On Saturday, community gardeners from across the nation visited four Bexley area community gardens as part of the American Community Garden Association national conference being held at nearby Franklin Park Conservatory. The ACGA hosted several garden tours for its visitors, including tours of new community gardens and nearby church gardens.
The New Garden tour started at the Stoddart Avenue Community Garden. Alysha, Betty and Maxcine joined me in welcoming about fifteen visitors in the morning from places as diverse as Anaheim, California; Camden, New Jersey; Burlington, Vermont; St. Louis, Missouri; and Atlanta Georgia, as well as their guide, Christine Nohle (owner of the former Urban Gardener in the Short North). The tour presented an opportunity for experienced community gardeners to advise new community gardeners through their early growing pains.
They were extremely friendly and supportive of what we had accomplished. Like many other visitors, they were fascinated by the height and shape of Alysha’s tomatoes (especially the beefstake tomatoes). Some of them each took a tomato with them in order to harvest the seeds for their own gardens next year.
At Stoddart, they asked about the following issues and provided the following suggestions:
* Suggested that we attach a 500-gallon water tank to the downspout of a nearby vacant building to collect rain water which will sustain us through the dry season (especially if we were to expand). It could be decorated with graffiti from neighborhood artists and kids.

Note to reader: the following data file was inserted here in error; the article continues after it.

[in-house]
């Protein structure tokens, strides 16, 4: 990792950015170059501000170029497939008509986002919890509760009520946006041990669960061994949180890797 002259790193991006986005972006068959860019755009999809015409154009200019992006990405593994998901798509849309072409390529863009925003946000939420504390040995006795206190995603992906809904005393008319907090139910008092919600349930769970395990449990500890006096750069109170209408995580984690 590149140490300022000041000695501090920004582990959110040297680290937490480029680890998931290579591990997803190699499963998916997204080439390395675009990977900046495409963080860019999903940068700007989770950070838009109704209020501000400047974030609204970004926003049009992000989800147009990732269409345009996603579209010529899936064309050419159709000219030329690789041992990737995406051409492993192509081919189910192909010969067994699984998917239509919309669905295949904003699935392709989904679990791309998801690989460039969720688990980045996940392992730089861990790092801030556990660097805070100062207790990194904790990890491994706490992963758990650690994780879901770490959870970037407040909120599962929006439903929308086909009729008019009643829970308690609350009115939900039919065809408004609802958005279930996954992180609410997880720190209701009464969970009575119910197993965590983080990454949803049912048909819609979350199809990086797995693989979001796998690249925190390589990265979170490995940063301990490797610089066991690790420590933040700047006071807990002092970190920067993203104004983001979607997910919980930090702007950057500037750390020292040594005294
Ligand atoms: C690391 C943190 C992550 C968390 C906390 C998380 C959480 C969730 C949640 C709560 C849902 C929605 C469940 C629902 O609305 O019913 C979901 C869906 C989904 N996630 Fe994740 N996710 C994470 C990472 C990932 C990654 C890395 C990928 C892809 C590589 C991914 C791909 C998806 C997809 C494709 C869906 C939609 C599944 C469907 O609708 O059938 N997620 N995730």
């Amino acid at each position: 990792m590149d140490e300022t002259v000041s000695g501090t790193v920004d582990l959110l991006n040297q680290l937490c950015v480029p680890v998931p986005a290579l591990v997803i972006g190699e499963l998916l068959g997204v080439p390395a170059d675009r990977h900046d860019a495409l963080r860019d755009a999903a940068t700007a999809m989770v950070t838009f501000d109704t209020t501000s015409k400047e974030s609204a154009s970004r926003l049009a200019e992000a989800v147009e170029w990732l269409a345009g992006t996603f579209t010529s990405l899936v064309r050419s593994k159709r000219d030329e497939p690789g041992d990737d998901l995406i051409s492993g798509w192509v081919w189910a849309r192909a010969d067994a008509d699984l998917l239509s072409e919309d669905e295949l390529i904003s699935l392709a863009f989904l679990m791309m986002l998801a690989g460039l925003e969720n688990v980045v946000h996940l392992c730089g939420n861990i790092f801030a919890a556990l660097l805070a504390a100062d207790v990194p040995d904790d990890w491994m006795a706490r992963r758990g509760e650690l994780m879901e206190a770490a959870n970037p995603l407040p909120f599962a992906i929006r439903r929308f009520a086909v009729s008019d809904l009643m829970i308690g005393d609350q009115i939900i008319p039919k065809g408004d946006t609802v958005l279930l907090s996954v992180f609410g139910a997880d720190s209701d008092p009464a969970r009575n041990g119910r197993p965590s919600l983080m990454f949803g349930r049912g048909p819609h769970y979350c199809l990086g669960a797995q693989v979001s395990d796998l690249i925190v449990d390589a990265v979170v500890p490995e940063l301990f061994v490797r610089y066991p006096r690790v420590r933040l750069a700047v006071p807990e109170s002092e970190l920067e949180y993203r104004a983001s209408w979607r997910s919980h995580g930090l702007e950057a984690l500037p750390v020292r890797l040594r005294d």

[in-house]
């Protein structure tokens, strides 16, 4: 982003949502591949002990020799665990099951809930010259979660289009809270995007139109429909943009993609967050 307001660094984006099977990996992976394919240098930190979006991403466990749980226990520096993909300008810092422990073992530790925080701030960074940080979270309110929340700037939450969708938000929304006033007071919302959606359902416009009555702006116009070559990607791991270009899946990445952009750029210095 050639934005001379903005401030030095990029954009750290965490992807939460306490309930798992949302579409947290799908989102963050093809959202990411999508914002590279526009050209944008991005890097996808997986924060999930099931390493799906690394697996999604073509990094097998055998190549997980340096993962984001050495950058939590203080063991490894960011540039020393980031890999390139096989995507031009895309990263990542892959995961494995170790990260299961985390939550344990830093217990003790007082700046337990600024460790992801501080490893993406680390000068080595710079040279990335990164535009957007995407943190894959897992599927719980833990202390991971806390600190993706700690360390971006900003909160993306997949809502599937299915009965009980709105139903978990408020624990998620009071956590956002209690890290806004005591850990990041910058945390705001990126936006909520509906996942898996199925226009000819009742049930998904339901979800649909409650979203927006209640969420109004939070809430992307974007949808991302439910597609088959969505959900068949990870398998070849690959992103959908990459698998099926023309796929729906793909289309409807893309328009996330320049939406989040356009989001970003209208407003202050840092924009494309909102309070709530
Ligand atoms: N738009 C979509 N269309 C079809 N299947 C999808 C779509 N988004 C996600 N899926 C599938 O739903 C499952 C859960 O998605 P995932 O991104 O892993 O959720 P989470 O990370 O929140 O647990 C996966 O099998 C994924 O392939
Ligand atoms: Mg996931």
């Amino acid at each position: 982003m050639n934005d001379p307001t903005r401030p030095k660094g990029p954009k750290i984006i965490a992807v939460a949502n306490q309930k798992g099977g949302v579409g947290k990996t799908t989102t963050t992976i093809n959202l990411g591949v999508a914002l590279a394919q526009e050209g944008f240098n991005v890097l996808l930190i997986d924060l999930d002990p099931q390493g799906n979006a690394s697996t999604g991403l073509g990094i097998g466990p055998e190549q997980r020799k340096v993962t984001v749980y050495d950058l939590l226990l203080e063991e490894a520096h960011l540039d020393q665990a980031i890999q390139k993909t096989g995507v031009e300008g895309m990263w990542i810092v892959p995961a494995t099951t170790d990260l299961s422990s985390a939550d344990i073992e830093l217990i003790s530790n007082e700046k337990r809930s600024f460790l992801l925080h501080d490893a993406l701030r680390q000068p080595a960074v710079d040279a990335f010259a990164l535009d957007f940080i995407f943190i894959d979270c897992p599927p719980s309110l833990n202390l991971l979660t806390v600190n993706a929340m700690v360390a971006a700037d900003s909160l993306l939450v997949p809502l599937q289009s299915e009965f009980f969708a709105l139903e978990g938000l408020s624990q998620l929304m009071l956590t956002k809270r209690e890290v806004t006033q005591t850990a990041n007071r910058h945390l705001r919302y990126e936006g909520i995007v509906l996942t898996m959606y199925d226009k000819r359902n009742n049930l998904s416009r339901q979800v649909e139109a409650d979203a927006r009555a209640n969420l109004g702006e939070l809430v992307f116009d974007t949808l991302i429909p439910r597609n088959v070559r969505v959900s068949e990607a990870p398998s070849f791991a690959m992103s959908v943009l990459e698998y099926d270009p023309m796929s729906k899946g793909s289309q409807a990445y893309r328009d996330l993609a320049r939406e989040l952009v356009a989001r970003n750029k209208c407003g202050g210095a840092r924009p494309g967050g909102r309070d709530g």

* Asked about our policies and procedures for expelling gardeners;
* Suggested that we begin charging at least a small fee from each gardener in order to create a fund to buy more compost and to give them a feeling of ownership in the Garden’s success;
*Suggested that we increase the size of the raised beds for the pumpkins and to add compost to where the tentacles grab the ground;
* Suggested that we apply for grants in order to purchase common tools for the neighbors who do not own their own;
* Suggested that we apply for a grant to pay for environmental pollution testing;
* Asked about whether I keep regular “garden” hours so that gardeners know how to reach me;
* Asked about our many sunflowers;
* Discussed the pesky construction debris lying immediately under the soil.
At Bexley, Barb, Mike and Mike’s girls welcomed them in the morning. They discussed how to overwinter the garden, adding compost, allocating work, children’s gardens, the lovely new benches and planting more flowers to attract bees.
After the Bexley Community Garden, the new garden tour then visited the new garden at the Governors’ Residence. The Church Garden tour included the Christ the King garden on Livingston Avenue.
I wish I had a better picture as they toured each part of the Garden, but they kept me so busy that I was unable to take a picture of anything other than the first two visitors coming off their bus in front of the Stoddart Garden.